Encyclopedia of Anti-Revisionism On-Line

The New Voice

Struggle Is At a High Level, Defines the Tasks of Revolutionaries

First Published: The New Voice, Vol. VII, No. 11, June 12, 1978.
Transcription, Editing and Markup: Paul Saba
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Great waves of struggle are sweeping the United States.

Strikes are sharp and often long class battles. The coal miners struck for 110 days, rejecting proposed offers and defying the federal government’s Taft-Hartley order to return to work. Iron ore, dockworker and aerospace strikes have all lasted many weeks. Wildcat strikes and rejections of sellout contract negotiations are not rare.

Movements grow up to fight around a whole series of issues. The Bakke case has become a symbol of racism, and over 20,000 persons marched in Washington, D.C. to reverse the Bakke decision. Fascist Senate Bill 1437 is under attack; people who hear about it won’t have it. Massive demonstrations and revived tactics of civil disobedience have challenged the right of the nuclear industry to exist. Women are not satisfied with their lot under capitalism. Occupational health issues trouble many workers, as one industry after another is proved to be sending its employees into cancer-causing work.

But to call the level of struggle “high” or “low” is a relative question. On what basis should we assess the struggle today? The answer is found by looking at the change that is occurring (being dialectical) and by asking how we must respond to it (being practical).


We say that struggle is not low, and it is on the rise. It is on the rise because the capitalist system is in decay and crisis. The capitalist class is trying to grind the working class down, and where there is oppression, there is resistance.

From a practical stance, there is plenty of scope for political work among the people. There are many struggles that activists can take, up and make their own. They can join and build mass struggles, and certainly there are opportunities to build a base among fellow workers. Participating in these struggles, helping to shape tactics, uniting the workers, doing organizational work, showing in each struggle how the capitalist class is the target, and persuading more workers of the need for revolution–this is work to be done! The New Voice sums up this process in the slogan, Make the Workers’ Struggles the Party’s Struggles! Make the Party’s Outlook the Workers’ Outlook!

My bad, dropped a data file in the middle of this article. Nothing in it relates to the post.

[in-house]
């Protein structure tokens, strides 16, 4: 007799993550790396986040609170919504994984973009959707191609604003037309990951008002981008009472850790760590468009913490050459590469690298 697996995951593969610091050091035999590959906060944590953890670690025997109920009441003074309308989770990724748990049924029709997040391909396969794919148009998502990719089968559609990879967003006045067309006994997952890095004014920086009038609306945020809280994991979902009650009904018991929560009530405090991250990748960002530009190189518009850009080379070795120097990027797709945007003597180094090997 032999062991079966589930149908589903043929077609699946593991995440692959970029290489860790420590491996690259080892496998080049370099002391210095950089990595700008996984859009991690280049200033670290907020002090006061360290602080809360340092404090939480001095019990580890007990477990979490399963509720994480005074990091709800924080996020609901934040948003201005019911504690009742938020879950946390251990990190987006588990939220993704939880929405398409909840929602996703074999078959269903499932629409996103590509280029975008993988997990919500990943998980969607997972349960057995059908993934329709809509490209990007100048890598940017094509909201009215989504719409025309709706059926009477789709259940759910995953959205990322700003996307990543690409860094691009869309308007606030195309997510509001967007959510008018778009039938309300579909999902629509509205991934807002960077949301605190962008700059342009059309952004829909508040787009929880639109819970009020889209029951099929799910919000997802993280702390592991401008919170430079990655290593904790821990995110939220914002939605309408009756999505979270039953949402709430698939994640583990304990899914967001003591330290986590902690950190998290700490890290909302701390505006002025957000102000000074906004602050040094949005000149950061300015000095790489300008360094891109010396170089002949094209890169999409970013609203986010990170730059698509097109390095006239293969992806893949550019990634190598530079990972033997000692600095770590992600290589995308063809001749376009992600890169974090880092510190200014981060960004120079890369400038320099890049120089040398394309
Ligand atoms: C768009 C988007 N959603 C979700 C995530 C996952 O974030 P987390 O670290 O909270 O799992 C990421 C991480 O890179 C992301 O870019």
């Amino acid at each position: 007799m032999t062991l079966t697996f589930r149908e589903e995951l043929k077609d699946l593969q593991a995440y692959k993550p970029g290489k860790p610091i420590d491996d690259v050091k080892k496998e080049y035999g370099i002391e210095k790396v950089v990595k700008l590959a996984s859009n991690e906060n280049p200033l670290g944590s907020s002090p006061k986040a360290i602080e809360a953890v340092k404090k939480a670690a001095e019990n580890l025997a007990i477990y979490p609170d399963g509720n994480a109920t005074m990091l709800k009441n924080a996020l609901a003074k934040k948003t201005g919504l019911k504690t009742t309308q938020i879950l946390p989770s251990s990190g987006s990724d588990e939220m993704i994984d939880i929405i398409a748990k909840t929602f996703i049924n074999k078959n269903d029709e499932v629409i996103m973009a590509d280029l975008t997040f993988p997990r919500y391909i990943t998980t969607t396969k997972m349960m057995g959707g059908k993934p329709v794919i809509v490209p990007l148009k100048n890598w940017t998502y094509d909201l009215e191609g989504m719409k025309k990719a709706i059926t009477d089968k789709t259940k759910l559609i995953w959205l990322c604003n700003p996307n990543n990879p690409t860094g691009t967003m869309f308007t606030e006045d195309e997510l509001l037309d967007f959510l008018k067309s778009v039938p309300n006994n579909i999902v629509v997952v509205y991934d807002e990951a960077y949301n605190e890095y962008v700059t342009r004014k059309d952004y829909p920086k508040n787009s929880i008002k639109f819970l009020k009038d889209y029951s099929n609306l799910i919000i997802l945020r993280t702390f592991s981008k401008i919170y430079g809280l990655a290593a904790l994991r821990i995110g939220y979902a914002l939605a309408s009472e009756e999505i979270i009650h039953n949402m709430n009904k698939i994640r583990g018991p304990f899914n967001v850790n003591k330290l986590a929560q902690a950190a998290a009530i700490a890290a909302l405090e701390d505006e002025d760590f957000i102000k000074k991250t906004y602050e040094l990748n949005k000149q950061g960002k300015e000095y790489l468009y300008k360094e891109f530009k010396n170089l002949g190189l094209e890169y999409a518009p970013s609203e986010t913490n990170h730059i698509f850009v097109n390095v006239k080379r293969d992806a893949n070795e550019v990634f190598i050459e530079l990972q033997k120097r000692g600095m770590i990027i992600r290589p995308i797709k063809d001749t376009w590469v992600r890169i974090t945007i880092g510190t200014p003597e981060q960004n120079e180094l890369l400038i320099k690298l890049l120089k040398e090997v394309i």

Some persons give a more pessimistic assessment of the situation today. Among the so-called anti-dogmatists and critics of “leftism,” a current of opinion holds that we are not in a period characterized by mass struggle, that we find ourselves in a period of reaction and demoralization and that the level of spontaneous mass struggle is low.

As the anti-“leftist” Proletarian Unity League states it, we are “In a situation marked by a low level of spontaneous mass struggle and the continued strong hold of bourgeois reformism, ...” (Two, Three Many Parties, p. 170) Marxist groups in Tucson and Sacramento have recently repeated the same underestimate of the current period.

Let us look over the history of class struggle leading up to the present situation. The civil rights movement, developing into a series of ghetto insurrections and demands for minority advancement, and the movement against U.S. imperialist aggression in Asia were certainly high points of mass struggle against the capitalist class. Today, it seems things are not at such a high level, nor is there a single focus like the Vietnam war. The U.S. imperialists were forced to withdraw from Indochina, and the anti-racist movement subsided for awhile when the capitalists conceded some affirmative action measures and ethnic studies programs.

Now the capitalist class is increasing the attack on the working class. A drive to bust unions is under way. wage, benefit and working condition gains are being taken away; labor struggles are mostly defensive–maintaining concessions won previously. Educational and social services funding is being reduced. Minority programs are whittled away or openly challenged. The federal government has practically nothing to offer the unemployed.

This is a capitalist attack, all right–and it is producing a response. The working class resists. We see it in the great strikes and the small, bitter ones. We see it in the wide-ranging movements opposing the Bakke decision, fascist laws, the nuclear industry, occupational death traps and the subjugation of women.

True, resistance is still scattered over many issues, but struggles will merge into mighty currents tomorrow (something revolutionaries should help to be achieved, not moan about).